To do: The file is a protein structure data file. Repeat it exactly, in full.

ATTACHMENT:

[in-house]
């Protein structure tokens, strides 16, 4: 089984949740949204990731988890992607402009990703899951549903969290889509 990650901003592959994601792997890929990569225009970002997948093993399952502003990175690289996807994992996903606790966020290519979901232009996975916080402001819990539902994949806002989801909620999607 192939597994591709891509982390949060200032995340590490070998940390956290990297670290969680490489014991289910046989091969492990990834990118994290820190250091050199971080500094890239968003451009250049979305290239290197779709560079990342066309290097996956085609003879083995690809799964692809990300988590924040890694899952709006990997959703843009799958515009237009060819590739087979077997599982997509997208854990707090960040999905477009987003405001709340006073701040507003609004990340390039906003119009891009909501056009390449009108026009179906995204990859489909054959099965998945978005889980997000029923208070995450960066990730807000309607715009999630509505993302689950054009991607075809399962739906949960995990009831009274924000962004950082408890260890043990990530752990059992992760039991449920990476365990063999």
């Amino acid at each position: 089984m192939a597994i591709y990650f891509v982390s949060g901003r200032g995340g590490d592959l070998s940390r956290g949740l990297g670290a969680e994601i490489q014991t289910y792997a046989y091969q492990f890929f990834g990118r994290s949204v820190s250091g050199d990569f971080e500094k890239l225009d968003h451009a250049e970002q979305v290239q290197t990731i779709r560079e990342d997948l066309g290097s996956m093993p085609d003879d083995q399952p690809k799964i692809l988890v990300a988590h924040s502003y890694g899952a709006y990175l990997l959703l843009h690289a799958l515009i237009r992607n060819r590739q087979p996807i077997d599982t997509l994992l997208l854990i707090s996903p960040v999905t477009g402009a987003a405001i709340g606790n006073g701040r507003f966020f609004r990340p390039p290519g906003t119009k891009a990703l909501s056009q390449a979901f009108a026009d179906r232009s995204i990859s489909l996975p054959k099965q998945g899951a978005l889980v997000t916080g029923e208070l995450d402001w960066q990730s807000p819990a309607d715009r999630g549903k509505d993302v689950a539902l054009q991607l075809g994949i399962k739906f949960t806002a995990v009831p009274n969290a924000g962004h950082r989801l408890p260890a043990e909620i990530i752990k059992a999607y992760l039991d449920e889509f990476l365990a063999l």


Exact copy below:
[in-house]
């Protein structure tokens, strides 16, 4: 089984949740949204990731988890992607402009990703899951549903969290889509 990650901003592959994601792997890929990569225009970002997948093993399952502003990175690289996807994992996903606790966020290519979901232009996975916080402001819990539902994949806002989801909620999607 192939597994591709891509982390949060200032995340590490070998940390956290990297670290969680490489014991289910046989091969492990990834990118994290820190250091050199971080500094890239968003451009250049979305290239290197779709560079990342066309290097996956085609003879083995690809799964692809990300988590924040890694899952709006990997959703843009799958515009237009060819590739087979077997599982997509997208854990707090960040999905477009987003405001709340006073701040507003609004990340390039906003119009891009909501056009390449009108026009179906995204990859489909054959099965998945978005889980997000029923208070995450960066990730807000309607715009999630509505993302689950054009991607075809399962739906949960995990009831009274924000962004950082408890260890043990990530752990059992992760039991449920990476365990063999």
């Amino acid at each position: 089984m192939a597994i591709y990650f891509v982390s949060g901003r200032g995340g590490d592959l070998s940390r956290g949740l990297g670290a969680e994601i490489q014991t289910y792997a046989y091969q492990f890929f990834g990118r994290s949204v820190s250091g050199d990569f971080e500094k890239l225009d968003h451009a250049e970002q979305v290239q290197t990731i779709r560079e990342d997948l066309g290097s996956m093993p085609d003879d083995q399952p690809k799964i692809l988890v990300a988590h924040s502003y890694g899952a709006y990175l990997l959703l843009h690289a799958l515009i237009r992607n060819r590739q087979p996807i077997d599982t997509l994992l997208l854990i707090s996903p960040v999905t477009g402009a987003a405001i709340g606790n006073g701040r507003f966020f609004r990340p390039p290519g906003t119009k891009a990703l909501s056009q390449a979901f009108a026009d179906r232009s995204i990859s489909l996975p054959k099965q998945g899951a978005l889980v997000t916080g029923e208070l995450d402001w960066q990730s807000p819990a309607d715009r999630g549903k509505d993302v689950a539902l054009q991607l075809g994949i399962k739906f949960t806002a995990v009831p009274n969290a924000g962004h950082r989801l408890p260890a043990e909620i990530i752990k059992a999607y992760l039991d449920e889509f990476l365990a063999l």